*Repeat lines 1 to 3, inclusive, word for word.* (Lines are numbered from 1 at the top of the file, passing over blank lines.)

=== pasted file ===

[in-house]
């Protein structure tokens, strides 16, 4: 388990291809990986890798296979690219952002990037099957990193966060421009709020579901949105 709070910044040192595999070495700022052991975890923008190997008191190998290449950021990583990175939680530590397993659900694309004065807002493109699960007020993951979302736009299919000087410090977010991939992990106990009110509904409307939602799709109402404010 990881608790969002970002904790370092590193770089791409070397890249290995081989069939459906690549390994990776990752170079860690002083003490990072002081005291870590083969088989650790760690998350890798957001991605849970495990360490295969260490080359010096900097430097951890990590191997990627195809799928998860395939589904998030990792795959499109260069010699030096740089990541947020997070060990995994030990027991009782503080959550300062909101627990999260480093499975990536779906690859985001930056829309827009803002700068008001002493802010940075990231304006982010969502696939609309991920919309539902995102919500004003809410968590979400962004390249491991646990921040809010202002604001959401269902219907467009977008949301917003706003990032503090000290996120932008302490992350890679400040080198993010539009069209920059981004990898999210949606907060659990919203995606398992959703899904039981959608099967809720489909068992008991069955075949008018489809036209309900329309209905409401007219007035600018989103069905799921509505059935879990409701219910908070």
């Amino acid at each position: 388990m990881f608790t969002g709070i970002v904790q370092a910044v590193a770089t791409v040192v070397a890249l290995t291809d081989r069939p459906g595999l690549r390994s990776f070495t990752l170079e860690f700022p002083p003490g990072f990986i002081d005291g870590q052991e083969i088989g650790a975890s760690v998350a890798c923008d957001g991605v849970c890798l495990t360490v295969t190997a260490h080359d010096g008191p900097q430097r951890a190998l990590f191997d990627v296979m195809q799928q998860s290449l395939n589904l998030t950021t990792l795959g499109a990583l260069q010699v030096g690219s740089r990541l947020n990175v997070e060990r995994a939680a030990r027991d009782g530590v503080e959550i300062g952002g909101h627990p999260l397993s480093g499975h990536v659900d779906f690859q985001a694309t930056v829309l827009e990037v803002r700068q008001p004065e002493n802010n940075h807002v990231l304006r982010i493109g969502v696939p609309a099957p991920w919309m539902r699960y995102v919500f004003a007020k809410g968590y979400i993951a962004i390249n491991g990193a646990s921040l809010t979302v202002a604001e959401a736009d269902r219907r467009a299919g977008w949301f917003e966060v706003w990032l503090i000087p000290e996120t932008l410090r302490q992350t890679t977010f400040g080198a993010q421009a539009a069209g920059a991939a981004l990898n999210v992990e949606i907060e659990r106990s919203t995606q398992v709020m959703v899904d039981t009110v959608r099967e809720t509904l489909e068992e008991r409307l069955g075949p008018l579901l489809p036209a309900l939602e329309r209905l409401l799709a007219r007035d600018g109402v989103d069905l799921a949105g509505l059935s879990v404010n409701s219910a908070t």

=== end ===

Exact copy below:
[in-house]
């Protein structure tokens, strides 16, 4: 388990291809990986890798296979690219952002990037099957990193966060421009709020579901949105 709070910044040192595999070495700022052991975890923008190997008191190998290449950021990583990175939680530590397993659900694309004065807002493109699960007020993951979302736009299919000087410090977010991939992990106990009110509904409307939602799709109402404010 990881608790969002970002904790370092590193770089791409070397890249290995081989069939459906690549390994990776990752170079860690002083003490990072002081005291870590083969088989650790760690998350890798957001991605849970495990360490295969260490080359010096900097430097951890990590191997990627195809799928998860395939589904998030990792795959499109260069010699030096740089990541947020997070060990995994030990027991009782503080959550300062909101627990999260480093499975990536779906690859985001930056829309827009803002700068008001002493802010940075990231304006982010969502696939609309991920919309539902995102919500004003809410968590979400962004390249491991646990921040809010202002604001959401269902219907467009977008949301917003706003990032503090000290996120932008302490992350890679400040080198993010539009069209920059981004990898999210949606907060659990919203995606398992959703899904039981959608099967809720489909068992008991069955075949008018489809036209309900329309209905409401007219007035600018989103069905799921509505059935879990409701219910908070």
């Amino acid at each position: 388990m990881f608790t969002g709070i970002v904790q370092a910044v590193a770089t791409v040192v070397a890249l290995t291809d081989r069939p459906g595999l690549r390994s990776f070495t990752l170079e860690f700022p002083p003490g990072f990986i002081d005291g870590q052991e083969i088989g650790a975890s760690v998350a890798c923008d957001g991605v849970c890798l495990t360490v295969t190997a260490h080359d010096g008191p900097q430097r951890a190998l990590f191997d990627v296979m195809q799928q998860s290449l395939n589904l998030t950021t990792l795959g499109a990583l260069q010699v030096g690219s740089r990541l947020n990175v997070e060990r995994a939680a030990r027991d009782g530590v503080e959550i300062g952002g909101h627990p999260l397993s480093g499975h990536v659900d779906f690859q985001a694309t930056v829309l827009e990037v803002r700068q008001p004065e002493n802010n940075h807002v990231l304006r982010i493109g969502v696939p609309a099957p991920w919309m539902r699960y995102v919500f004003a007020k809410g968590y979400i993951a962004i390249n491991g990193a646990s921040l809010t979302v202002a604001e959401a736009d269902r219907r467009a299919g977008w949301f917003e966060v706003w990032l503090i000087p000290e996120t932008l410090r302490q992350t890679t977010f400040g080198a993010q421009a539009a069209g920059a991939a981004l990898n999210v992990e949606i907060e659990r106990s919203t995606q398992v709020m959703v899904d039981t009110v959608r099967e809720t509904l489909e068992e008991r409307l069955g075949p008018l579901l489809p036209a309900l939602e329309r209905l409401l799709a007219r007035d600018g109402v989103d069905l799921a949105g509505l059935s879990v404010n409701s219910a908070t």